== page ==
Physical Training for Women by Japanese Methods

Date

1904

Identifier

Truby King Collection GV 439 H678

Type

Publisher

New York: G. P. Putnam’s Sons

Abstract

Truby King’s visit to Japan had a lasting influence on his work with early child-rearing in New Zealand. He was impressed by the fact that the average Japanese village mother breast-fed her baby for the first 10-12 months of its life, sometimes up to 18 months, with ordinary food slowly introduced. He advocated natural feeding, believing that breast-feeding produced babies significantly healthier than bottle-fed ones. Indeed, breast-feeding was to become one of the tenets of the Plunket movement. Routine also played its part (‘by the clock’) as did general fitness for boys and girls. One of his ‘Fundamental Reform’ clauses included ‘devotion of a reasonable time daily to open-air occupations and recreations…’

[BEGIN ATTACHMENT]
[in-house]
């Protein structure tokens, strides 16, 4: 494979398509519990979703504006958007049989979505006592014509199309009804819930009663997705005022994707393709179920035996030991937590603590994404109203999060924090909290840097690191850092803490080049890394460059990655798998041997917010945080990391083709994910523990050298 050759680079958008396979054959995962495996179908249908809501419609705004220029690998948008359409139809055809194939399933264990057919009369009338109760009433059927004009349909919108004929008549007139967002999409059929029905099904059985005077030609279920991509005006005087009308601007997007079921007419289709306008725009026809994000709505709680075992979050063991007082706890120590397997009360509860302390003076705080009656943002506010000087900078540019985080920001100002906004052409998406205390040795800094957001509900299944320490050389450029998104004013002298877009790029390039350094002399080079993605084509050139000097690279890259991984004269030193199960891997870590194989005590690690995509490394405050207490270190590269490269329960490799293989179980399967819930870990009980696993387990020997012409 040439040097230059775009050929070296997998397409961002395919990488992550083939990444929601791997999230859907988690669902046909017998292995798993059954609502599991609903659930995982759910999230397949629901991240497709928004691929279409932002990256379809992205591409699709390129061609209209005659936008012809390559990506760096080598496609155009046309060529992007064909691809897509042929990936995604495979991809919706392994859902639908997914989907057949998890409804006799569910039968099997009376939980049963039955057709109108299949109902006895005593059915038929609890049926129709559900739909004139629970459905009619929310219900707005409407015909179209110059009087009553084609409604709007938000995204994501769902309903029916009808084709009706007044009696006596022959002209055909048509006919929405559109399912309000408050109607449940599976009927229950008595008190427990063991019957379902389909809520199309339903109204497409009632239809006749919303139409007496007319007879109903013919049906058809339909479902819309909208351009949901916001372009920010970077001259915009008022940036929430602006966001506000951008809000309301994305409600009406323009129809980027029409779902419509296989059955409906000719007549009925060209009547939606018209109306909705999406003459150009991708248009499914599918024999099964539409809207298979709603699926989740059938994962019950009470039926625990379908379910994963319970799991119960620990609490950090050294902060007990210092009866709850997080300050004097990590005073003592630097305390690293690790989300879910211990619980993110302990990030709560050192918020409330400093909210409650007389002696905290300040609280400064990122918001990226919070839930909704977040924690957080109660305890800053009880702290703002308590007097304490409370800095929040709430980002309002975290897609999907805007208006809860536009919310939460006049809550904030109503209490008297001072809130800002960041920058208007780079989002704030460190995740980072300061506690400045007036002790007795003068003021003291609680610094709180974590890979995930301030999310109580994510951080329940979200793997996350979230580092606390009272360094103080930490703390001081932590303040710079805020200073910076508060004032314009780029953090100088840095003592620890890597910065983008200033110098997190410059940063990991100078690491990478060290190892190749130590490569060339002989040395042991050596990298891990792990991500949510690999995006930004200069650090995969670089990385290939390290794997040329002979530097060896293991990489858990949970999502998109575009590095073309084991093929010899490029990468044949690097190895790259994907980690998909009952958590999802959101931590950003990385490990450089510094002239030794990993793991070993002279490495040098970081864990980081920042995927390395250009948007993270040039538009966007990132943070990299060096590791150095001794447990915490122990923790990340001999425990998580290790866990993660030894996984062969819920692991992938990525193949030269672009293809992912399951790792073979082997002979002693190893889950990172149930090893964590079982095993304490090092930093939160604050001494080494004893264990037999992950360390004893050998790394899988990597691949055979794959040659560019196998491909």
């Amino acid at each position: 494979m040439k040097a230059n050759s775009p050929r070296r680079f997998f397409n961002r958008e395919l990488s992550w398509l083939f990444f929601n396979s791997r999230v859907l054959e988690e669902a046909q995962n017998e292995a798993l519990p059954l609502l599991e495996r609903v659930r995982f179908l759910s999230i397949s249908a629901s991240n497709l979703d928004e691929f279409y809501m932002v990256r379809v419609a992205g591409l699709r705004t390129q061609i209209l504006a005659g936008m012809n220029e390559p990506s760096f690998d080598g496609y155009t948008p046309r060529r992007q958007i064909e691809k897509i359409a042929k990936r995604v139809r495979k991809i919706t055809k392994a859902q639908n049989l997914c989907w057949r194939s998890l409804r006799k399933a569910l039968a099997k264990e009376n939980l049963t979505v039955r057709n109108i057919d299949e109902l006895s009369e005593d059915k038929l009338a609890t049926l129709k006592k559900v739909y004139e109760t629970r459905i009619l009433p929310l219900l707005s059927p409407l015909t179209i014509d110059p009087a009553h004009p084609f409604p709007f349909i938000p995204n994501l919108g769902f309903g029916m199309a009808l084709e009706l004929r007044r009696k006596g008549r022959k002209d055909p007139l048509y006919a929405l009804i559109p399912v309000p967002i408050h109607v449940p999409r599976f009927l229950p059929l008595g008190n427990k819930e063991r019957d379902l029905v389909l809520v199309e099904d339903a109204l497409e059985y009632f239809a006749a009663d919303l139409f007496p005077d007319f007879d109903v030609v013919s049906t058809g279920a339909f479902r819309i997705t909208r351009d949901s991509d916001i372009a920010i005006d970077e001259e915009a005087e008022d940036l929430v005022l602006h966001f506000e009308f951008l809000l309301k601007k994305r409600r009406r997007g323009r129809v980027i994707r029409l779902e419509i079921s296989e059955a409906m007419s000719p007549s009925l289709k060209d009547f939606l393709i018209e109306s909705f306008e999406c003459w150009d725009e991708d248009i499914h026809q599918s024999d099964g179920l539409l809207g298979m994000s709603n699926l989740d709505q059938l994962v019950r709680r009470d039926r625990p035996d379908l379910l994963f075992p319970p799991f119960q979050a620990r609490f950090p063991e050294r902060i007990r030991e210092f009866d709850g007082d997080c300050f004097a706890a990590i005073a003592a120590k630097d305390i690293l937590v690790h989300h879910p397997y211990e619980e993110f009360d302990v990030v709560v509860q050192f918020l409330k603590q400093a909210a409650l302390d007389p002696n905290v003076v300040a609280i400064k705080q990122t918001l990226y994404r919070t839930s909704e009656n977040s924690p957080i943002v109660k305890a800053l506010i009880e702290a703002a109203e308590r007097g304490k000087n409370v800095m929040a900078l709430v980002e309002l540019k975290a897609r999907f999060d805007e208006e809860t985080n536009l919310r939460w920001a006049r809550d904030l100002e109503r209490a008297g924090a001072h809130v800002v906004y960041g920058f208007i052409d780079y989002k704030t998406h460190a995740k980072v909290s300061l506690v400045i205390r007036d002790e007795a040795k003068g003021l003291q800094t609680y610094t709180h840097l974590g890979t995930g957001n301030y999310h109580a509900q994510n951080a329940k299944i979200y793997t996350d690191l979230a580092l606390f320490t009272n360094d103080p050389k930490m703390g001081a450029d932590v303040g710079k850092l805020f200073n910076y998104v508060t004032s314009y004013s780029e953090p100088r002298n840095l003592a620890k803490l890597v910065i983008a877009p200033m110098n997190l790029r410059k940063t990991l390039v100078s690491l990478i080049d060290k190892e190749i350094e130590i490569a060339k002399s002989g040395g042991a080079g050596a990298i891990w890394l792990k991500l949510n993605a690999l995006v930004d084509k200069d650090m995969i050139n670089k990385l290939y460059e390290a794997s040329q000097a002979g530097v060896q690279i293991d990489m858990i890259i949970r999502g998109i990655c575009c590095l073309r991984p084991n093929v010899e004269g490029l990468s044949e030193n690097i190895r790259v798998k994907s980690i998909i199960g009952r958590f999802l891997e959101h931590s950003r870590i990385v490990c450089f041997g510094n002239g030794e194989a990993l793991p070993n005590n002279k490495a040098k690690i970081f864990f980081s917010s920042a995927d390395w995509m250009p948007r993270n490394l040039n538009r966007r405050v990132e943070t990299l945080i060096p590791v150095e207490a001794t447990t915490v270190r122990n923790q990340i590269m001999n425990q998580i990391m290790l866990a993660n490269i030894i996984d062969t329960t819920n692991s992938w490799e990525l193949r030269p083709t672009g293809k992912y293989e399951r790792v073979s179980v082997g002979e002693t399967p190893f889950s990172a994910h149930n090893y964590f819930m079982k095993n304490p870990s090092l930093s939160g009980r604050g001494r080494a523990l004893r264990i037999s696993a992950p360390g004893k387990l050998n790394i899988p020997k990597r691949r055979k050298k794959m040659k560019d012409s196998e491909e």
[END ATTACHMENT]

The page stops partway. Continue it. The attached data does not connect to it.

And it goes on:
Files

Truby King Cab 6-0002.jpg

Citation

Irving H. Hancock, “Physical Training for Women by Japanese Methods,” ourheritage.ac.nz | OUR Heritage, accessed April 16, 2024, https://otago.ourheritage.ac.nz/items/show/9441.